Which body fluids are considered contagious?

Definition Contagion, also known as infection, is the penetration and multiplication of pathogens in an organism. The pathogens trigger a defensive reaction in the human immune system. Whether an infectious disease breaks out depends on how dangerous the pathogen is and the immune system of the infected person. If the immune system is weak, even harmless pathogens can trigger an illness.

The pathogens often enter the body via the respiratory tract, the digestive tract or through direct contact. Injuries to the skin or mucous membrane or open wounds increase the risk of infection. In the case of a droplet infection, the infection takes place via germs that are located in the smallest droplets of saliva or secretion. They are transmitted by coughing, sneezing, or talking. Germs in body fluids or excretions can be transmitted through contact or smear infection. The cause is usually poor hygiene. This is also responsible for transmission through food and contaminated water. The exchange of body fluids takes place during sexual intercourse and can trigger sexually transmitted diseases. Contaminated blood supplies are also a source of infection during blood transfusion. An infection from the mother to the fetus occurs through the contact of maternal and child blood in the placenta. Certain diseases such as malaria are transmitted by insects. The pathogens get into the skin through the bite of the anopheles mosquito.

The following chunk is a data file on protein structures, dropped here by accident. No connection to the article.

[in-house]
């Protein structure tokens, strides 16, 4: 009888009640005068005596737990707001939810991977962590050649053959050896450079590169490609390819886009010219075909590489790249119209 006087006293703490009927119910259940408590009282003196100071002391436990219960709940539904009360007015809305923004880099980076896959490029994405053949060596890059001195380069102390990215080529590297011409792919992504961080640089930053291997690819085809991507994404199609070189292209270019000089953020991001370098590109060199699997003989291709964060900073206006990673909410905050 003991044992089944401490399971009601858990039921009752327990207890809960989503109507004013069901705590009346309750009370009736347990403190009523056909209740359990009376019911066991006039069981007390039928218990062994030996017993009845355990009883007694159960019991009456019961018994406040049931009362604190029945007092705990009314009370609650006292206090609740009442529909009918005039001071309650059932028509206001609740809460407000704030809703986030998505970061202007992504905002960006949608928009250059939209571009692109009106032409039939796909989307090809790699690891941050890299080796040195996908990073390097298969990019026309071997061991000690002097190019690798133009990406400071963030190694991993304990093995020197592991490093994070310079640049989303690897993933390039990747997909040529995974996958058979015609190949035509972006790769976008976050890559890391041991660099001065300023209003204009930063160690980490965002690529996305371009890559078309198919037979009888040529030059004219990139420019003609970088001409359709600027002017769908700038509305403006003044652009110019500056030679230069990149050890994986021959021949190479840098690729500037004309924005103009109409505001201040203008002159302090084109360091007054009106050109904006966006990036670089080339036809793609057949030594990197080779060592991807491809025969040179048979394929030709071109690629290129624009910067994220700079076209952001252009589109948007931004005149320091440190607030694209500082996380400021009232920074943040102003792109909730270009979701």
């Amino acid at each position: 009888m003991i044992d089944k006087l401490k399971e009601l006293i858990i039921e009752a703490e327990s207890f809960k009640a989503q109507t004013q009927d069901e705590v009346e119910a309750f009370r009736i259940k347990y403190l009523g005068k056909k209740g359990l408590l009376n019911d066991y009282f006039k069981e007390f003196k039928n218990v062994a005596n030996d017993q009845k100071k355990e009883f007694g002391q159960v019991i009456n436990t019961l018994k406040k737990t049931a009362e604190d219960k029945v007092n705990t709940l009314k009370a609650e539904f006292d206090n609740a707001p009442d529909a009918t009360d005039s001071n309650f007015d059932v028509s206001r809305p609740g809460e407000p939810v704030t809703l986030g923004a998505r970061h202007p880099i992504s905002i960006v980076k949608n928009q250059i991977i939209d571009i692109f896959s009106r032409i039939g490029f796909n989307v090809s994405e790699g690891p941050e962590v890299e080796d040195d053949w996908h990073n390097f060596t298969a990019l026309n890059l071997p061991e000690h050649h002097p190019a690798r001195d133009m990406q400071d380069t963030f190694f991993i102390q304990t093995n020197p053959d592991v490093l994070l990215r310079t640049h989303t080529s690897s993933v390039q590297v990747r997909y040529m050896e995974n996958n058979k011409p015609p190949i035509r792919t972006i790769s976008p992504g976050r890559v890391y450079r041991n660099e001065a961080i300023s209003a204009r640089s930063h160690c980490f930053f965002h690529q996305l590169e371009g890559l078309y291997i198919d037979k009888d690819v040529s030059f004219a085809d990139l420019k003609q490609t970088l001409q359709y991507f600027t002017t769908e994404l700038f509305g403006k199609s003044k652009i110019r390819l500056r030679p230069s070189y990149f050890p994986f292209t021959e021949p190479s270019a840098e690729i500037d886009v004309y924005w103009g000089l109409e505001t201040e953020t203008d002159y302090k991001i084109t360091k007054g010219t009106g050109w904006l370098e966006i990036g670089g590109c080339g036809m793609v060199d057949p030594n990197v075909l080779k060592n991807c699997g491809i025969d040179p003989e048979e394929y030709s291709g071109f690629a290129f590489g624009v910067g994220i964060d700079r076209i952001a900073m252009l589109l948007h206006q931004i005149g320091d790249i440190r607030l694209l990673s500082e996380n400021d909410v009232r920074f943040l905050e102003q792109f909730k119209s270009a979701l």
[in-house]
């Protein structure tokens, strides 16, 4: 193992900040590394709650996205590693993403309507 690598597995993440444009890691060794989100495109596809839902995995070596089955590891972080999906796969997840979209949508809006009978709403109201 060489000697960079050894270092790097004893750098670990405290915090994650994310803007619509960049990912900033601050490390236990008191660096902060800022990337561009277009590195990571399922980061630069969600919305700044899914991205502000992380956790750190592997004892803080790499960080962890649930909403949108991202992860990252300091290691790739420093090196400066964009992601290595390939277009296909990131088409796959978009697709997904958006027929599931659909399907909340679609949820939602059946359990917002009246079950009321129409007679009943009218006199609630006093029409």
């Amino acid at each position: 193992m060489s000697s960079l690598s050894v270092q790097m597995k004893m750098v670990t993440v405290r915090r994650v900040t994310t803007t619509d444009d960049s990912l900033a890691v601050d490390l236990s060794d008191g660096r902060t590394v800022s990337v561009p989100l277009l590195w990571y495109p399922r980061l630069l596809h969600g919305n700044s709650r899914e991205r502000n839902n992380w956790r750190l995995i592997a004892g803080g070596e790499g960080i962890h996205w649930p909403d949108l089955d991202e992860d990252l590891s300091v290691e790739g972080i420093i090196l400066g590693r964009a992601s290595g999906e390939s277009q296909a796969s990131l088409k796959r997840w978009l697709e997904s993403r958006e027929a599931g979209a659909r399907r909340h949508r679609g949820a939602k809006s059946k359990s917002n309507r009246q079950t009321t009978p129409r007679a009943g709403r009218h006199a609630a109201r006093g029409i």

Certain infectious diseases, such as tuberculosis, must be reported to the health department because they can spread quickly in a spatially limited area. One then speaks of an epidemic. In the case of highly contagious diseases, the patient is isolated from other people in order to prevent them from becoming infected. Such isolation is called quarantine. Infections that occur in hospitals should be taken particularly seriously, as the germs are usually resistant to individual antibiotics.